Throwing out the rules: anticipatory alpha-band oscillatory attention mechanisms during task-set reconfigurations

Authors

  • John J. Foxe,

    Corresponding author
    1. The Sheryl and Daniel R. Tishman Cognitive Neurophysiology Laboratory, Department of Pediatrics, Children's Evaluation and Rehabilitation Center (CERC), Albert Einstein College of Medicine & Children's Hospital at Montefiore, Bronx, NY, USA
    2. Dominick P. Purpura Department of Neuroscience, Albert Einstein College of Medicine, Bronx, NY, USA
    3. The Cognitive Neurophysiology Laboratory, Nathan S. Kline Institute for Psychiatric Research, Orangeburg, NY, USA
    4. Program in Cognitive Neuroscience, Departments of Psychology & Biology, City College of the City University of New York, New York, NY, USA
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    • These authors contributed equally to this work.
  • Jeremy W. Murphy,

    1. The Sheryl and Daniel R. Tishman Cognitive Neurophysiology Laboratory, Department of Pediatrics, Children's Evaluation and Rehabilitation Center (CERC), Albert Einstein College of Medicine & Children's Hospital at Montefiore, Bronx, NY, USA
    2. Program in Cognitive Neuroscience, Departments of Psychology & Biology, City College of the City University of New York, New York, NY, USA
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    • These authors contributed equally to this work.
  • Pierfilippo De Sanctis

    Corresponding author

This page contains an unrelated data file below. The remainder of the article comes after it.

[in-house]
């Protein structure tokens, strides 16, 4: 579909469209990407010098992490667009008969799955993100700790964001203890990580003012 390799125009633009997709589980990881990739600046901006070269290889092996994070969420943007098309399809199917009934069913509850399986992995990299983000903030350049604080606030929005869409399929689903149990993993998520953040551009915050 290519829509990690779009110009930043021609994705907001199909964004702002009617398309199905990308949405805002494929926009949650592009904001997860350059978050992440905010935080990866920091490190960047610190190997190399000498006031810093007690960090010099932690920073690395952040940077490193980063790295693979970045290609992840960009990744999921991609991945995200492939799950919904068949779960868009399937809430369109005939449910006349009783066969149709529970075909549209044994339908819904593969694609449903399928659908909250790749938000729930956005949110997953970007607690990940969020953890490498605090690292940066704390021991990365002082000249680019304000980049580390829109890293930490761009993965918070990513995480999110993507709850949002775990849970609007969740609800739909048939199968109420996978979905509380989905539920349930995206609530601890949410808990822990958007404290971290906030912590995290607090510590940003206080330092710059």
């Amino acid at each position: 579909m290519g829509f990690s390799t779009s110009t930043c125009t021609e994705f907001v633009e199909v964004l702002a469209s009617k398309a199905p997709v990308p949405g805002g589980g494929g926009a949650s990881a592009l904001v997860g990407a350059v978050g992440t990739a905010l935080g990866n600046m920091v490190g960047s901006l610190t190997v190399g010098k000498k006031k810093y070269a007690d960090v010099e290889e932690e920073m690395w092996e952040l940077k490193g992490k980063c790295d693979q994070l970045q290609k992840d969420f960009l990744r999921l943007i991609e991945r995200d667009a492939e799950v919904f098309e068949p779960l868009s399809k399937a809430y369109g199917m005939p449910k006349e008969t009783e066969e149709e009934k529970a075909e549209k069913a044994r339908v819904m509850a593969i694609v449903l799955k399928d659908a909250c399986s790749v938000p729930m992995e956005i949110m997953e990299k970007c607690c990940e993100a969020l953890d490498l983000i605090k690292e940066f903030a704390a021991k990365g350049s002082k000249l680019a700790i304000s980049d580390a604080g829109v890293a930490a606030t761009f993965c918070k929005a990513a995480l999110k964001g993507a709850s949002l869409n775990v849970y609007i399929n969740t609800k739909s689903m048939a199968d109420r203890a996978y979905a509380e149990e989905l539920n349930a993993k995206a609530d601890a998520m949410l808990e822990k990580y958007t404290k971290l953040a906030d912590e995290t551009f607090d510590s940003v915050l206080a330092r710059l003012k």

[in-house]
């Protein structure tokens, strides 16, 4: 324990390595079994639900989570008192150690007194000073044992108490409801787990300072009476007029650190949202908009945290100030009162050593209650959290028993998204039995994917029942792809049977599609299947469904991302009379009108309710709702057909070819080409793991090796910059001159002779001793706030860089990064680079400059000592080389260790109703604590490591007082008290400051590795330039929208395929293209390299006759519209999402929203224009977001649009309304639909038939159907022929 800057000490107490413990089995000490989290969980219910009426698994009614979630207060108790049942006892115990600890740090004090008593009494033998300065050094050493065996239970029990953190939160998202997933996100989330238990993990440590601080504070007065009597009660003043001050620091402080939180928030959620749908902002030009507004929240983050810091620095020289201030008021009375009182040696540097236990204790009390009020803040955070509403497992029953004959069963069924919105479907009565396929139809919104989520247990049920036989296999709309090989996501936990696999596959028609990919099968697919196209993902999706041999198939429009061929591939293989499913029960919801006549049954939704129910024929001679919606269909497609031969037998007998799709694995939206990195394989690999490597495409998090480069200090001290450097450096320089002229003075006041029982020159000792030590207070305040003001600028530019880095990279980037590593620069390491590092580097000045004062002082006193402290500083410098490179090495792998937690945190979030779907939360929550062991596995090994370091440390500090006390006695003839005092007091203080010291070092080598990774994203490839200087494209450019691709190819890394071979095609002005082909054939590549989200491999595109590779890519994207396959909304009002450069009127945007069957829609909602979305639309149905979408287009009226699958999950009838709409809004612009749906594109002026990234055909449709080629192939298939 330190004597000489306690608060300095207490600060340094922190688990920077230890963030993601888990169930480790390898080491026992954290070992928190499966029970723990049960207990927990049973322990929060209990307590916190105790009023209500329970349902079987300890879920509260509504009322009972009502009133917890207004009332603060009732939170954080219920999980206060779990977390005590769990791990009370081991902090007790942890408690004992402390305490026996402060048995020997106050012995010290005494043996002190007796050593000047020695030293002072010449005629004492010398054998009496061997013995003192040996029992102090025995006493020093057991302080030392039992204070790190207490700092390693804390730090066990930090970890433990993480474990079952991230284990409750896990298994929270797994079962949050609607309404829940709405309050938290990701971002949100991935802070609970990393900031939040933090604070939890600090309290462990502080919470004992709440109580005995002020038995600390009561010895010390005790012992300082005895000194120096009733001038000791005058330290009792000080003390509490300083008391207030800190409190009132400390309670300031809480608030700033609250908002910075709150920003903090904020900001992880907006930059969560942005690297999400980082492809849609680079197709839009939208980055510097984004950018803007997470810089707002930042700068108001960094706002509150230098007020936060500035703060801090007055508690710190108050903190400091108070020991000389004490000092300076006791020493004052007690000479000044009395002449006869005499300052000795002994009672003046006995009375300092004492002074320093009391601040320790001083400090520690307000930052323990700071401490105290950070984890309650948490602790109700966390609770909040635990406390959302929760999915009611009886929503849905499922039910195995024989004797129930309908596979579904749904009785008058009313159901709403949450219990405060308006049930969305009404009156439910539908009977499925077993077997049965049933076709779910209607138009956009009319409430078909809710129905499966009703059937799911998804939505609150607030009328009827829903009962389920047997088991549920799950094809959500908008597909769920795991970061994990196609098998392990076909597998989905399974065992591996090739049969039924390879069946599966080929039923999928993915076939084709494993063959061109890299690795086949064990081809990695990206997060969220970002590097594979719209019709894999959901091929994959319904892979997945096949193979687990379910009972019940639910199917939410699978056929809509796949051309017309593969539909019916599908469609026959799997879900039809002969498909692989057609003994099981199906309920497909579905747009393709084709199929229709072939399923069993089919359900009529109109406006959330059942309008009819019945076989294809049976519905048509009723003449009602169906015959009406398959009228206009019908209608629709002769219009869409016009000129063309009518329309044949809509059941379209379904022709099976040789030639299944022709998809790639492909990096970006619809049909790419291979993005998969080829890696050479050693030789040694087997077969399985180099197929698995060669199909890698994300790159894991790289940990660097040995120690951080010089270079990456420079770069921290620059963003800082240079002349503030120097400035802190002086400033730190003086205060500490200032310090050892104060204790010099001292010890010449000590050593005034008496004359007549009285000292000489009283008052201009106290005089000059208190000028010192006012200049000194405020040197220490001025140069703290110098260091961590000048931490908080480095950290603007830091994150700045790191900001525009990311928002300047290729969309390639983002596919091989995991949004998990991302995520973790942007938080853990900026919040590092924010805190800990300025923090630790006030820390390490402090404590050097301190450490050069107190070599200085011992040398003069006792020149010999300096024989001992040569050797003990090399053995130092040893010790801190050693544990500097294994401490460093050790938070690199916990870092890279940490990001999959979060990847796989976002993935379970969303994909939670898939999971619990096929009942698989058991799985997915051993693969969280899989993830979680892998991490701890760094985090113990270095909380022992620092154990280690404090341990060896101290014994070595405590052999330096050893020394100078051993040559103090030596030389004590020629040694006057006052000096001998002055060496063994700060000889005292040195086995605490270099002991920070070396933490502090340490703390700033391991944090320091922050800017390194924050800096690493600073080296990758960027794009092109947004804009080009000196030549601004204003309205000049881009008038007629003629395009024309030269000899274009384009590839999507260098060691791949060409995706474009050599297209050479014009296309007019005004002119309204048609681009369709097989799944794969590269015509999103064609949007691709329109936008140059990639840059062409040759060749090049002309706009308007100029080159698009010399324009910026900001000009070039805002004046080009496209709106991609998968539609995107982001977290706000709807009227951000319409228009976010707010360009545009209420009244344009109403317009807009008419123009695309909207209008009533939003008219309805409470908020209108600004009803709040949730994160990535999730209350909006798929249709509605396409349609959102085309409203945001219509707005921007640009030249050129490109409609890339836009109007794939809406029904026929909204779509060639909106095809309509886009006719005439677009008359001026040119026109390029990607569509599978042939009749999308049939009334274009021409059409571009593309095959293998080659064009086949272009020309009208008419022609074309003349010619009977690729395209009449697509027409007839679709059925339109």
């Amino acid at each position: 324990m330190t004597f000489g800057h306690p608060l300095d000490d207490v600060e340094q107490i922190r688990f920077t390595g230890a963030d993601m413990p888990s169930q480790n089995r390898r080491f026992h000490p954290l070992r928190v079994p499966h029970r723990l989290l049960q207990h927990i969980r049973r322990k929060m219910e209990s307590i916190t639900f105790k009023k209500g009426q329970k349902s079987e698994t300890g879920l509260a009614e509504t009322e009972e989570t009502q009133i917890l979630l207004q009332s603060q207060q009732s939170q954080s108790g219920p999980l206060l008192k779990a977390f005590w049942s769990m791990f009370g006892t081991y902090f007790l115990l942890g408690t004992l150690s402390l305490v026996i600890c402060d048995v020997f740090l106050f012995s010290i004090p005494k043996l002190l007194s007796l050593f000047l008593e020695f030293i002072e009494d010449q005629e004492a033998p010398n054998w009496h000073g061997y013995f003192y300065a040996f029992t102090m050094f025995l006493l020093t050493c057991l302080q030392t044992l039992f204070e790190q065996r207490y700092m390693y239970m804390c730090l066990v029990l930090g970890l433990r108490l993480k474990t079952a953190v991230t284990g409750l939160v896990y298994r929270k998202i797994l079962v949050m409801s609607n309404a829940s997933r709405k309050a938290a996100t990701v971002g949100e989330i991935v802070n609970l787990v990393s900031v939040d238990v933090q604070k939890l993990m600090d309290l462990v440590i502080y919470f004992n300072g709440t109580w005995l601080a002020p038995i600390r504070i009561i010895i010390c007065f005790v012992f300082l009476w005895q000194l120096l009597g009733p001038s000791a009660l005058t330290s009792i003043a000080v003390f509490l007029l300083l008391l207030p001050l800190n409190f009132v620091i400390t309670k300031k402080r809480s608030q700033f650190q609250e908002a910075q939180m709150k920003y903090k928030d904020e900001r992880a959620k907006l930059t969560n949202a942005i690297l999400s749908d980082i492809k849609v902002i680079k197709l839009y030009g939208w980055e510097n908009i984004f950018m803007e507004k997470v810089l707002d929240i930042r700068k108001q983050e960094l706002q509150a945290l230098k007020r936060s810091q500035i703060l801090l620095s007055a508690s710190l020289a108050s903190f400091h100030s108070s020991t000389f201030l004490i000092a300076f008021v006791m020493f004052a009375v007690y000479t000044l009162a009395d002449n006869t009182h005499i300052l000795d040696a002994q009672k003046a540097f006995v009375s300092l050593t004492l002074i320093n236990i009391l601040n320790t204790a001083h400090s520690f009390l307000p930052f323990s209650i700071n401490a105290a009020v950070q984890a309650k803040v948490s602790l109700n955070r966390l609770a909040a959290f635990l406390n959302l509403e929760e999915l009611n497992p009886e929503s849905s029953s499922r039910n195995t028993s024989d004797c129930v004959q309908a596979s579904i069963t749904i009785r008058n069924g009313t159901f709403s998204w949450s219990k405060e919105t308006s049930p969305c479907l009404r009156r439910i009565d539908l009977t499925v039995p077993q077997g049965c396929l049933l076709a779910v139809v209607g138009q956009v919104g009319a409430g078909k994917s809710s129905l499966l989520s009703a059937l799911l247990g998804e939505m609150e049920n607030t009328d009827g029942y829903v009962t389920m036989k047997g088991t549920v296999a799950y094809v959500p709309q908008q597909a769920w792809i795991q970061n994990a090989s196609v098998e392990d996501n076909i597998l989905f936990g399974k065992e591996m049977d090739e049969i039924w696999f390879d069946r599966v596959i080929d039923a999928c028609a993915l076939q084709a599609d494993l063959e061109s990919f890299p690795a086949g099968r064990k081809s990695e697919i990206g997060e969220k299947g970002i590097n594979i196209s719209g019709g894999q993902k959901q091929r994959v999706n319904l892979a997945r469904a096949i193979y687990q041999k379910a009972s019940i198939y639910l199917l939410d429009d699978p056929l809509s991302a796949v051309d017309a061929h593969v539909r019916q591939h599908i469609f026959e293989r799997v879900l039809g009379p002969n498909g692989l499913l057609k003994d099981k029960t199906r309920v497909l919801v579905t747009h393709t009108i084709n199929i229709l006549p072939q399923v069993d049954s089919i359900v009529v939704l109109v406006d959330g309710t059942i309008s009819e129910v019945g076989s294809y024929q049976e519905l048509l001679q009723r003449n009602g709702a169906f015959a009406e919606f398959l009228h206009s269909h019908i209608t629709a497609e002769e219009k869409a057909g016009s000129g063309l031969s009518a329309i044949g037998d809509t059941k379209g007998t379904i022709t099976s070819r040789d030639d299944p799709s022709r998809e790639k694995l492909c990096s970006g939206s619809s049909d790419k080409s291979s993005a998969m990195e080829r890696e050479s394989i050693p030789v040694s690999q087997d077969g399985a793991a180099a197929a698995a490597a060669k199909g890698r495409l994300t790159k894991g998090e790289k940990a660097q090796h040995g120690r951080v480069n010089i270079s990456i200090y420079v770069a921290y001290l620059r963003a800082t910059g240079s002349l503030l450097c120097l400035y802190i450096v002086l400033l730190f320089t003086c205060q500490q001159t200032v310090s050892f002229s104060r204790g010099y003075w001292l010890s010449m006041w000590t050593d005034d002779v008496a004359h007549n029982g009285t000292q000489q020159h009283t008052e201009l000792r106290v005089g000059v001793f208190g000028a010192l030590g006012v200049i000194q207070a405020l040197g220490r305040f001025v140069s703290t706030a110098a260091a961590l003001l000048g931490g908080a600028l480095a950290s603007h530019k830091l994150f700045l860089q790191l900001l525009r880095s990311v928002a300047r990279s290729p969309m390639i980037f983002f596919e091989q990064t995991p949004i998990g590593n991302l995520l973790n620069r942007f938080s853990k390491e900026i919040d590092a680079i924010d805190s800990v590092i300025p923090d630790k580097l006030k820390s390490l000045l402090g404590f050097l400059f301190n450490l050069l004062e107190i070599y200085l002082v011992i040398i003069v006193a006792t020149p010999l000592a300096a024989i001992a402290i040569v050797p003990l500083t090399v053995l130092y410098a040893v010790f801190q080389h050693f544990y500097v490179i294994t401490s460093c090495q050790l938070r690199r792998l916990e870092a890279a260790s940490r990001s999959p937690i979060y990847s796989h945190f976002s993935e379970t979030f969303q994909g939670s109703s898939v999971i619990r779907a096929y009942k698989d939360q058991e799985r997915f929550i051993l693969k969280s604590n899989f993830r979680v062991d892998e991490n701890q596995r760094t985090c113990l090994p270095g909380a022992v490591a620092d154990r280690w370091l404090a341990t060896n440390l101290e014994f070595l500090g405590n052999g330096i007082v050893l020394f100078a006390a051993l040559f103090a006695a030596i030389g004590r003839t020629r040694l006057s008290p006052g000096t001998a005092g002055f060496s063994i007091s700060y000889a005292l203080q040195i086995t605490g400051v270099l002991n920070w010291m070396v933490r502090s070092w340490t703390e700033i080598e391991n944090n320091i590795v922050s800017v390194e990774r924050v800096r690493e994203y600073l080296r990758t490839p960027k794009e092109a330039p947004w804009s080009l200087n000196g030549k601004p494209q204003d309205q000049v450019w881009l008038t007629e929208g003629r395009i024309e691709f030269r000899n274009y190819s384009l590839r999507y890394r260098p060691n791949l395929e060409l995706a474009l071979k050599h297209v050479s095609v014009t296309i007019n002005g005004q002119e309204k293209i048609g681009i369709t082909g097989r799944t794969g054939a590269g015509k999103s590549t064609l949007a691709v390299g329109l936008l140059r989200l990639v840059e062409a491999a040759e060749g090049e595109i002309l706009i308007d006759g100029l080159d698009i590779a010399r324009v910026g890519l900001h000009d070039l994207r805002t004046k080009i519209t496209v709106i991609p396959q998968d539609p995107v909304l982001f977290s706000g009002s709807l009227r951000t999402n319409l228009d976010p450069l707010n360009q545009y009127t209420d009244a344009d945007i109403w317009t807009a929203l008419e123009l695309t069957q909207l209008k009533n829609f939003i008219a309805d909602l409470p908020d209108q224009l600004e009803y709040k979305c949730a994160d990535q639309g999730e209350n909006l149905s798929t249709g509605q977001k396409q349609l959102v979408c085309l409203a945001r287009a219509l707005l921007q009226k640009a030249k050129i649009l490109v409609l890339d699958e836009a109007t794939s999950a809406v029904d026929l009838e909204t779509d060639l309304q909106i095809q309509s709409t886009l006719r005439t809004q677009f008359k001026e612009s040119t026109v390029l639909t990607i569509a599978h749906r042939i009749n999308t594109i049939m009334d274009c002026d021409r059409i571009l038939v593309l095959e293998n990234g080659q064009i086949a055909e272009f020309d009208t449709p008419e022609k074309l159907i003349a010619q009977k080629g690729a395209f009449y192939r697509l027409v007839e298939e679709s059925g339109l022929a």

1. The Sheryl and Daniel R. Tishman Cognitive Neurophysiology Laboratory, Department of Pediatrics, Children's Evaluation and Rehabilitation Center (CERC), Albert Einstein College of Medicine & Children's Hospital at Montefiore, Bronx, NY, USA
    2. The Cognitive Neurophysiology Laboratory, Nathan S. Kline Institute for Psychiatric Research, Orangeburg, NY, USA
    3. Program in Cognitive Neuroscience, Departments of Psychology & Biology, City College of the City University of New York, New York, NY, USA
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Abstract

We assessed the role of alpha-band oscillatory activity during a task-switching design that required participants to switch between an auditory and a visual task, while task-relevant audiovisual inputs were simultaneously presented. Instructional cues informed participants which task to perform on a given trial and we assessed alpha-band power in the short 1.35-s period intervening between the cue and the task-imperative stimuli, on the premise that attentional biasing mechanisms would be deployed to resolve competition between the auditory and visual inputs. Prior work had shown that alpha-band activity was differentially deployed depending on the modality of the cued task. Here, we asked whether this activity would, in turn, be differentially deployed depending on whether participants had just made a switch of task or were being asked to simply repeat the task. It is well established that performance speed and accuracy are poorer on switch than on repeat trials. Here, however, the use of instructional cues completely mitigated these classic switch-costs. Measures of alpha-band synchronisation and desynchronisation showed that there was indeed greater and earlier differential deployment of alpha-band activity on switch vs. repeat trials. Contrary to our hypothesis, this differential effect was entirely due to changes in the amount of desynchronisation observed during switch and repeat trials of the visual task, with more desynchronisation over both posterior and frontal scalp regions during switch-visual trials. These data imply that particularly vigorous, and essentially fully effective, anticipatory biasing mechanisms resolved the competition between competing auditory and visual inputs when a rapid switch of task was required.

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